Friday, May 12, 2006

Unconscious incompetence

To look forward, first look back.

The title comes from a slide graph I saw many years ago at a training event, which courses the progress of an individual or an organisation when learning to master a task. There are four distinct stages, with Capability as the X axis and awareness on the Y axis. Take the example of learning to drive.

When you are a young teenager, you are in a state of unconscious incompetence- you don’t know how bad you are at driving. You might know the principles of the controls but assume that it can’t be that hard to do as your Mum & Dad can do it.

Then comes your first lesson. Yikes! So much to remember! How can you possibly do different things with different limbs? You are now acutely conscious of your incompetence.

Over time, you learn how to control the car and develop road awareness. You have progressed into the competence category but you are still very aware that you have to do a lot of thinking in order to drive safely. This is particularly acute the day you pass your test and decide to venture out onto the motorway. (The day I did that, my exhaust fell off!)

Then, some 30,000 miles or so later, you are now able to drive competently and unconsciously. You change gear according to the conditions without needing to analyse which pedal to press. You can hold a conversation or listen to the radio without wobbling or nearly crashing into the car in front. A lot of the driving is on auto-pilot but you become instantly aware of any unusual hazard or potential obstruction. Now is the time to go on an advanced motoring course to cure you of any bad habits you have slipped into!

Now for another take on the word conscious/unconscious. As far as I am aware, I have only been unconscious twice in my life, both as a child having teeth pulled out. (They weren’t rotten, I just had an overcrowded mouth and it was to make room for my second teeth which otherwise may have emerged somewhat misaligned). Once was at an NHS dental centre in Slatyford (a Newcastle Suburb), the second time was in the Dental hospital in the centre of Newcastle. I was given gas both times and the experience was very similar. After being given the face mask, I was asked to count to ten and by about six my eyes were closing and the sound went all zingy and whiny. Shortly afterwards, I came round in a recovery bed with a stainless steel kidney bowl next to me and spat out a lot of blood. Even to this day, when I see kidney-shaped side dishes in restaurants, I think of losing teeth and bleeding gums!

Now, looking forward, I am likely to be made unconscious again as I have some surgery planned under general anaesthetic in the not too distant future. The surgery is actually rather trivial- I’m having a tympanostomy tube fitted into one of my ears, which has been giving me trouble for a number of years. This device also goes by the name of a grommet, something more associated with young Kids than blokes in their late 40s. The ear, nose and throat team will also do an exploratory of my sinuses in order to work out why my little eustachian tubes don’t equalise the ear pressure properly.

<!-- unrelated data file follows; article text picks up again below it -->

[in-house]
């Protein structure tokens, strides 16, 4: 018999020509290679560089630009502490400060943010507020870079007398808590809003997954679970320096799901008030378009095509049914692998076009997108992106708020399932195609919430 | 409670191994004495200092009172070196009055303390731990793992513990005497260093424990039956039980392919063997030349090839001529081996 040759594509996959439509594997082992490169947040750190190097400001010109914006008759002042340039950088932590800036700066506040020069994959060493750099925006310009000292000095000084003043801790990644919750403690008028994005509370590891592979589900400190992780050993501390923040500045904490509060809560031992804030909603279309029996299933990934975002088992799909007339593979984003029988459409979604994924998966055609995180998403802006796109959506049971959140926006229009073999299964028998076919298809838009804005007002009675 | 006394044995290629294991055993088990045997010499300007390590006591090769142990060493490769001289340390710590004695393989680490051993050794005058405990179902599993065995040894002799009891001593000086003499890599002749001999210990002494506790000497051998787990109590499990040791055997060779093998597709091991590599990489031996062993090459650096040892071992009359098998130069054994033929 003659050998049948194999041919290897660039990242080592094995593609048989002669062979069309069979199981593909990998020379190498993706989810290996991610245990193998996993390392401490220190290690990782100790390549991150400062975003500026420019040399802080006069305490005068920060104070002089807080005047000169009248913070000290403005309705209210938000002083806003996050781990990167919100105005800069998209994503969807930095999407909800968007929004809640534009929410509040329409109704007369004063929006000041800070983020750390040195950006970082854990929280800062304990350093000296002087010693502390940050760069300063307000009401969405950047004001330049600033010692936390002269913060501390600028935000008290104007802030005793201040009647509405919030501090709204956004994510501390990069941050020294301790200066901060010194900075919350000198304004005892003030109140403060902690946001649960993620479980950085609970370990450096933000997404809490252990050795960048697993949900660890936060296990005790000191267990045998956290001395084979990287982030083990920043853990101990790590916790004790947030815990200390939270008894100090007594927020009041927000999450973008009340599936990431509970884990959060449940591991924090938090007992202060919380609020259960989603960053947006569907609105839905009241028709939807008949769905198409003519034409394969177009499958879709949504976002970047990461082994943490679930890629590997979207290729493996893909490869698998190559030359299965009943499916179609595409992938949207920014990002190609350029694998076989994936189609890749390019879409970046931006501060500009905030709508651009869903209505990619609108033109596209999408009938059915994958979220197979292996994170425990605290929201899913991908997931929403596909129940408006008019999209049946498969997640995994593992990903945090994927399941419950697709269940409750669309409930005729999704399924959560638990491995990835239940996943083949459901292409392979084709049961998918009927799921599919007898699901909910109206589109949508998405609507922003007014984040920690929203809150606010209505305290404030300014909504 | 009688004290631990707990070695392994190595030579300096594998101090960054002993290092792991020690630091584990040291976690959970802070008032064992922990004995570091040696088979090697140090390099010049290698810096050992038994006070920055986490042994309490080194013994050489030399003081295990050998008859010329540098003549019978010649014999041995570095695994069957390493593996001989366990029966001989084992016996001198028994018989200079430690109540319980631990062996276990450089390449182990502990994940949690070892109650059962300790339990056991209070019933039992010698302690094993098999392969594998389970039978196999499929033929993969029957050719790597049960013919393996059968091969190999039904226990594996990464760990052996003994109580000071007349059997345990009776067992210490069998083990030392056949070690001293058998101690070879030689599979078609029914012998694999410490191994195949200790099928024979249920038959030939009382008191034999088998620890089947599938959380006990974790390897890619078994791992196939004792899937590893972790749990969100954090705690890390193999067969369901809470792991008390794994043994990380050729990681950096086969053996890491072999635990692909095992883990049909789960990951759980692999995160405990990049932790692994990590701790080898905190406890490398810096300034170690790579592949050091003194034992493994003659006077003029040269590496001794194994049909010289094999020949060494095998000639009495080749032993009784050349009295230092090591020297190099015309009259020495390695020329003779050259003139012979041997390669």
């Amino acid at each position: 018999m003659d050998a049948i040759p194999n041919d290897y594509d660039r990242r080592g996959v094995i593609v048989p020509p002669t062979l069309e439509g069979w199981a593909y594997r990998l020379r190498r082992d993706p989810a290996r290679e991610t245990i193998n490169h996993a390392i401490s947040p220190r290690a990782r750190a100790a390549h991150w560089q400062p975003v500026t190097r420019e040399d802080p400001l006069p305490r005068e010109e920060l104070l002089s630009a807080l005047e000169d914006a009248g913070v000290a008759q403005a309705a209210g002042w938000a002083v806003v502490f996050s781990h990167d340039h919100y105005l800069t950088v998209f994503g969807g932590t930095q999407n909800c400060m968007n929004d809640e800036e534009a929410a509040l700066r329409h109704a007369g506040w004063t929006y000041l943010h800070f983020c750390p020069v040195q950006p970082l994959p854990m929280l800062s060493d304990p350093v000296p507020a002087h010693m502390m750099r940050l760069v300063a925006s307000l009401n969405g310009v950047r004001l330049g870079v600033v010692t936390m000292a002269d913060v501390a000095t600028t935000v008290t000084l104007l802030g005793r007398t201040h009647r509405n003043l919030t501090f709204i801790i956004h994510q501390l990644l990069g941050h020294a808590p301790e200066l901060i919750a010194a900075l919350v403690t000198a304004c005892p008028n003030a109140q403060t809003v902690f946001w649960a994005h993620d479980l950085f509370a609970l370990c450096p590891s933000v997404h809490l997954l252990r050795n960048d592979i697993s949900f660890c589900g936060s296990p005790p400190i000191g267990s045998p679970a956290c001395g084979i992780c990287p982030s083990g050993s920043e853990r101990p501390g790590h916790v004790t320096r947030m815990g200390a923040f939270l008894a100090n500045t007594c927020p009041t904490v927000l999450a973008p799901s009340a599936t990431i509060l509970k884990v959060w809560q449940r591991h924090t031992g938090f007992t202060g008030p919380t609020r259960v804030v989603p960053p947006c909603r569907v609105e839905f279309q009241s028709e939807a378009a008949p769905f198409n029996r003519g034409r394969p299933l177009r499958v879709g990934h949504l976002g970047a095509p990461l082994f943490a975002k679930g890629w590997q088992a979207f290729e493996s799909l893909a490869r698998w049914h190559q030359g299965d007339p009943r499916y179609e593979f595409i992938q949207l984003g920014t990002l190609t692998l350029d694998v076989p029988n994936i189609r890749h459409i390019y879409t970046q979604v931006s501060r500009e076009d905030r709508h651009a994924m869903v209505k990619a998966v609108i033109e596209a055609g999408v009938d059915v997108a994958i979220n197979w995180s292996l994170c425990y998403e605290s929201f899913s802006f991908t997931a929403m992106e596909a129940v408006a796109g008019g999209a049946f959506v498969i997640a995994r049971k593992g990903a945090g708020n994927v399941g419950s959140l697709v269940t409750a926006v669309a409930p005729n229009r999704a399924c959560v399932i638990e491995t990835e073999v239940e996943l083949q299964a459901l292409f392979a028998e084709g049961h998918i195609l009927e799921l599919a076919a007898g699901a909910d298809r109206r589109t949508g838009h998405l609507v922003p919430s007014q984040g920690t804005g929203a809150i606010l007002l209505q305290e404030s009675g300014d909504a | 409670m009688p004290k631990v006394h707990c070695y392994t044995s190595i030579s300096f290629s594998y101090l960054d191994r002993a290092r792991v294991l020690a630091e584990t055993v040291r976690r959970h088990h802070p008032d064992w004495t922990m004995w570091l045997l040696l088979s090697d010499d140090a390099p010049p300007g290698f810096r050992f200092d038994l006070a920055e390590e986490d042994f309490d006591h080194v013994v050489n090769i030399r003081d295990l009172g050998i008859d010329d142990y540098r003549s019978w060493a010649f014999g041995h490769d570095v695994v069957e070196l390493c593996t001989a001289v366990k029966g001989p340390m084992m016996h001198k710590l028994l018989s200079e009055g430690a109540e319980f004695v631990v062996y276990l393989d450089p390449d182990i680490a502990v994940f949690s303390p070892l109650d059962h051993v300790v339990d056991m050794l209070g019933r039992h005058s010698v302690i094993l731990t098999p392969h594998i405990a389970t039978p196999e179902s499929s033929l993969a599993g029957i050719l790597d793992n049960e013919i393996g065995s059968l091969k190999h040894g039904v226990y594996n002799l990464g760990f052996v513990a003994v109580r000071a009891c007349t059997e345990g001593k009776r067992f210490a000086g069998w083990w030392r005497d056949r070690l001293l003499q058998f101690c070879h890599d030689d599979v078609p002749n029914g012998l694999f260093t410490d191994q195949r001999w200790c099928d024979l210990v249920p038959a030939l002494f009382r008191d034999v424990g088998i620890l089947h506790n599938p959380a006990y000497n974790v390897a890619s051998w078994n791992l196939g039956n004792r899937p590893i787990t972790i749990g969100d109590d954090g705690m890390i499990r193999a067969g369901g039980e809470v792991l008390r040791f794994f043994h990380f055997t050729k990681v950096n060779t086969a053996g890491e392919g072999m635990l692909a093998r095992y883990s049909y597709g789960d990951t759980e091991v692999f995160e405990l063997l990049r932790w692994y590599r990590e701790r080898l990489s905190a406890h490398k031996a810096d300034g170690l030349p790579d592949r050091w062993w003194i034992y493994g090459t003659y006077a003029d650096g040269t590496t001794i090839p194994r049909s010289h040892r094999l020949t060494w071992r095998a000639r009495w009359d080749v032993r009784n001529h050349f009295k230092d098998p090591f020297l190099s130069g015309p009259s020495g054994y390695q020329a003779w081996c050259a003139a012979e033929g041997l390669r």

I have found some relief using a medical device called an Otovent, essentially a balloon that you inflate using your nose. By closing off the other nostril and swallowing whilst the air pressure is increased, the ears equalise as per landing in aeroplanes. The first time I used it my right eardrum did a huge double-thump like someone standing behind me with a big Bass drum, then suddenly my hearing was ten times better. Whilst it certainly gives relief, to the casual observer the sight of someone blowing up a balloon with their nose looks absolutely ridiculous. Both Karen and David could initially put me off my stroke by making a balloon deflation noise whenever they heard an inflation going on. (I’d immediately descend into fits of laughter and have to calm myself before trying again).

I have no idea when the surgery will happen, you know what the NHS is like. It is complicated by the anaesthetist wanting me to recover in a high dependency bed- as I have obstructive sleep apnea there is a slight risk that I could stop breathing post-operation and that would be more of an issue on a general recovery ward. High dependency beds are prioritised for those who seriously need them so I could easily get gazumphed by an urgent case right up to surgery time. Time will tell…


John said...

I've used the Otovent and found it very effective.

Shades said...

You don't need a prescription for an Otovent, either. Some Doctors I've met haven't heard of them and none of them offered to write a scrip for one.